Information contained in this publication is intended for informational purposes only and does not constitute legal advice or opinion, nor is it a substitute for the professional judgment of an attorney.
On May 2, 2008, Governor Corzine signed into law the NJ Paid Family Leave Law. New Jersey has joined two other states - California and Washington - in providing employees with paid family leave benefits. Commencing July 1, 2009, the New Jersey law will extend benefits available under the state's Temporary Disability Benefits Law (TDBL) by providing eligible employees with up to six weeks of paid time off during a leave of absence to care for a newborn or newly-adopted child or a family member with a serious health condition.
Unlike the federal Family and Medical Leave Act (FMLA) and the New Jersey Family Leave Act (NJFLA), which generally cover the full-time workforce of employers with 50 or more employees, the Paid Family Leave Law covers all New Jersey employers subject to the unemployment compensation law, regardless of the number of employees they employ.
The Paid Family Leave Law will not, in and of itself, grant employees the right to reinstatement after their leave (like the FMLA and NJFLA do) or to sue their employer for violations of the law if post-leave reinstatement is denied. It is anticipated that smaller New Jersey employers, who currently are not required to provide even unpaid family leave, will face new legal challenges, and that all New Jersey employers, regardless of size, will face increased personnel and administrative costs as a result of this new legislation.
Eligibility and Other Conditions
Employees who have worked at least 20 weeks in covered New Jersey employment or earned in total at least 1,000 times the applicable minimum wage in such employment during the prior year (currently $7,150 per year) will be entitled to apply for and receive benefits. Eligible employees will be able to collect up to two-thirds of their weekly salary during the leave period (capped at $524 based on 2008 benefit levels under the TDBL), subject to a one-week waiting period. An eligible absence is defined as one that (1) occurs within 12 months after the birth or adoption of a child or (2) is related to providing care to a family member experiencing a serious health condition, including providing psychological comfort and arranging third-party care for the family member. Consistent with the NJFLA, the Paid Family Leave Law defines family member as an employee's child, spouse, domestic partner, civil union partner or parent, and serious health condition as an illness, injury, impairment or physical or mental condition requiring inpatient or continuing medical treatment by a health care provider.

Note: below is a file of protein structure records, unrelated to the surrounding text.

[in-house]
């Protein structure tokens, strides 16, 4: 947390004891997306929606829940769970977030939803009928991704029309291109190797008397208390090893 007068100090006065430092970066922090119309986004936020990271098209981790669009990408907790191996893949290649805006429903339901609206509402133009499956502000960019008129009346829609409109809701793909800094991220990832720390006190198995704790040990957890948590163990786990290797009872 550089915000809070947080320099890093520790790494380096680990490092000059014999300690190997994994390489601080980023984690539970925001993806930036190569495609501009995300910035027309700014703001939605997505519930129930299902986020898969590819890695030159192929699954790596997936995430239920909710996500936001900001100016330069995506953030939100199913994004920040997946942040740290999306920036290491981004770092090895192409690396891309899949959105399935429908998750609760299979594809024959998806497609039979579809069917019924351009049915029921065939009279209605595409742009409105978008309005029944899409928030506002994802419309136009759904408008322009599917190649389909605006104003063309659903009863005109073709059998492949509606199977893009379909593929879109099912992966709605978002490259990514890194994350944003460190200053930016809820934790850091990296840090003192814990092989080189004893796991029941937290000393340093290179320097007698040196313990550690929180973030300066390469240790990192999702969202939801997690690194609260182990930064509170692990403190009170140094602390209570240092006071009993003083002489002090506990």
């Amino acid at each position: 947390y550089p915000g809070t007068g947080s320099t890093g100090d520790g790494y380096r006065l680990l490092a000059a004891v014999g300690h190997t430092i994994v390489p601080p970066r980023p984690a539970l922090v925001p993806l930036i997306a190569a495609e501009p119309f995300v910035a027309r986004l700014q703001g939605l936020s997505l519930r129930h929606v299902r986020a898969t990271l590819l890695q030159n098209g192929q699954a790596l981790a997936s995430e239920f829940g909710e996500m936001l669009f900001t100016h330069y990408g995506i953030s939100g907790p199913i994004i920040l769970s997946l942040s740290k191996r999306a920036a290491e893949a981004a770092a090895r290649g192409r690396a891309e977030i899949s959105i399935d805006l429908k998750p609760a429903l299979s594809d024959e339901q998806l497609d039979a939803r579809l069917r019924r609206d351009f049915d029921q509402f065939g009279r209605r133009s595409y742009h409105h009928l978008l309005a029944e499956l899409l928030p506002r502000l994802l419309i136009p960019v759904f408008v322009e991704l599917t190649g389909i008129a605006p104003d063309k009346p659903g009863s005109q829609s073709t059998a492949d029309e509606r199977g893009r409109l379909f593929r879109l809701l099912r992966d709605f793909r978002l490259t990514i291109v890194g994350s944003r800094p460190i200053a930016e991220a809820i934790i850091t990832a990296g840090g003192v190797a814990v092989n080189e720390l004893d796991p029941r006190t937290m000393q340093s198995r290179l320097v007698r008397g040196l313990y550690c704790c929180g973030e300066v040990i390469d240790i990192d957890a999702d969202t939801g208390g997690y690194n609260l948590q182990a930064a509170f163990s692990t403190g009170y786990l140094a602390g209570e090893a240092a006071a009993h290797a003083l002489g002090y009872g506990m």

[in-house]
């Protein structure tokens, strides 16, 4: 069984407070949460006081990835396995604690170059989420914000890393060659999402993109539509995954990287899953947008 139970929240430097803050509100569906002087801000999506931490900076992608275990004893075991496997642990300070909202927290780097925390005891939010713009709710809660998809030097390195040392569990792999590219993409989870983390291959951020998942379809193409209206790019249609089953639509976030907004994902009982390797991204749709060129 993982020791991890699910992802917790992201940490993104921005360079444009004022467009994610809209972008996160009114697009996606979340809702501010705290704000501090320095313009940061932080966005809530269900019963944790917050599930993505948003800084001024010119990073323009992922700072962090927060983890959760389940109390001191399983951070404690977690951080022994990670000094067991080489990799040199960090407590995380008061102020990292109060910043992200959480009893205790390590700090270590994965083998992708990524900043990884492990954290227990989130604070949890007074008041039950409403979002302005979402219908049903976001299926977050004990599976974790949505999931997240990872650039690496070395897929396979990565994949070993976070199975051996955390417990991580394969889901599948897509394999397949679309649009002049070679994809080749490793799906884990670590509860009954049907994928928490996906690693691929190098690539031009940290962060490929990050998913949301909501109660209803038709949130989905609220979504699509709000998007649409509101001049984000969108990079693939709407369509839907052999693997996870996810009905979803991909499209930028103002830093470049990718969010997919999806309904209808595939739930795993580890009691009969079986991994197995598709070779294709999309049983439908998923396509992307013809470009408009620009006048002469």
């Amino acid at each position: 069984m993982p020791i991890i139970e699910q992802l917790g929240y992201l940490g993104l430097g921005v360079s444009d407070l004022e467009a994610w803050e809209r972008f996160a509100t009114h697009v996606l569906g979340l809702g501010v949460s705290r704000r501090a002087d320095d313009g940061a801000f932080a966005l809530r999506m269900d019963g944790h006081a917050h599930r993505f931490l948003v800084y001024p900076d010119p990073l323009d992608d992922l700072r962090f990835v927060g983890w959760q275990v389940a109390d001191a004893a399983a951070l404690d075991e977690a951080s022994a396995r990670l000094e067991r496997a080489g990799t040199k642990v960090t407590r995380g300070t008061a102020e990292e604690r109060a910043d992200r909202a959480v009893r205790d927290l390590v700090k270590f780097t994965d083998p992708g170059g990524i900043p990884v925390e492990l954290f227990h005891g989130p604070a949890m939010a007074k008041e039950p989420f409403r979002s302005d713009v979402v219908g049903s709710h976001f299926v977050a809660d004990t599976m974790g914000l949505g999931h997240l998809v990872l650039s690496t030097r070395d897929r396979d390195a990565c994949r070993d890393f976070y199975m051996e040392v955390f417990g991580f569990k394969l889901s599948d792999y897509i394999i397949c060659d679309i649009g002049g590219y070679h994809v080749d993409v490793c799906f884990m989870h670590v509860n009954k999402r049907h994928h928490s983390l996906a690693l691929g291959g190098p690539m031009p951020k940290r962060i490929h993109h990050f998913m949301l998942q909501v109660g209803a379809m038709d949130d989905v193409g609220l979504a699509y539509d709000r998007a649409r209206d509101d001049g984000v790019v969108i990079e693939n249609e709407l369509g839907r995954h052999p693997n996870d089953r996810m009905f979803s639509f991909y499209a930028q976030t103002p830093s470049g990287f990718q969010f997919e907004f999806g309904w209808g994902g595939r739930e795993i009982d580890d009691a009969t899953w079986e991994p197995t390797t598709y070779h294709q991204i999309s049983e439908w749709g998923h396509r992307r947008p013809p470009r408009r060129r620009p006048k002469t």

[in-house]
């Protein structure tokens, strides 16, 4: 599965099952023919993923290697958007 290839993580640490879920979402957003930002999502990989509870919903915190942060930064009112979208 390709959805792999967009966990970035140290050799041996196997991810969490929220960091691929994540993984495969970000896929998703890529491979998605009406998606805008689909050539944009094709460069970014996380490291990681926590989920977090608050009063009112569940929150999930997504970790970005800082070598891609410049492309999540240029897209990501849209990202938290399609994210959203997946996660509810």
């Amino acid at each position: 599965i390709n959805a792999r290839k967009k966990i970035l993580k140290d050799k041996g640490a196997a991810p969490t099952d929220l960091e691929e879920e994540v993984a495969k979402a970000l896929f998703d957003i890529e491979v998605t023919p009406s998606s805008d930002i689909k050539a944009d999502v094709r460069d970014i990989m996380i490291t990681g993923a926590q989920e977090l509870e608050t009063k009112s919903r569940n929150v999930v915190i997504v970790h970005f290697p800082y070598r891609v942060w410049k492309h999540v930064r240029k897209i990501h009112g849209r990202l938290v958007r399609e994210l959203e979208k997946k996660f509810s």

Leave that is necessitated by a family member's serious health condition must be supported by a healthcare provider's certification describing the nature and duration of the condition, and employees are required to provide advance notice of their need for leave, with the amount of notice dependent upon the nature of the leave (e.g., at least 30 days advance notice for the birth or adoption of a child). Importantly, the Paid Family Leave Law does not entitle employees to any job protections during or upon returning from a leave of absence, and employees who are denied leave or refused reinstatement are not entitled to pursue a legal claim based on any adverse action related to a paid leave of absence (unless they otherwise are covered by the FMLA or the NJFLA).
Under the new law, employers will be authorized to substitute up to two weeks of company-provided accrued paid time off benefits for the state-provided paid leave benefits. The first week of such fully paid leave may be used by the employee during the one-week waiting period preceding the receipt of paid family leave benefits. For employers covered by the NJFLA and FMLA, employees can be required to exhaust paid family leave benefits and leave under the FMLA and/or NJFLA concurrently.
Employer Notification Requirements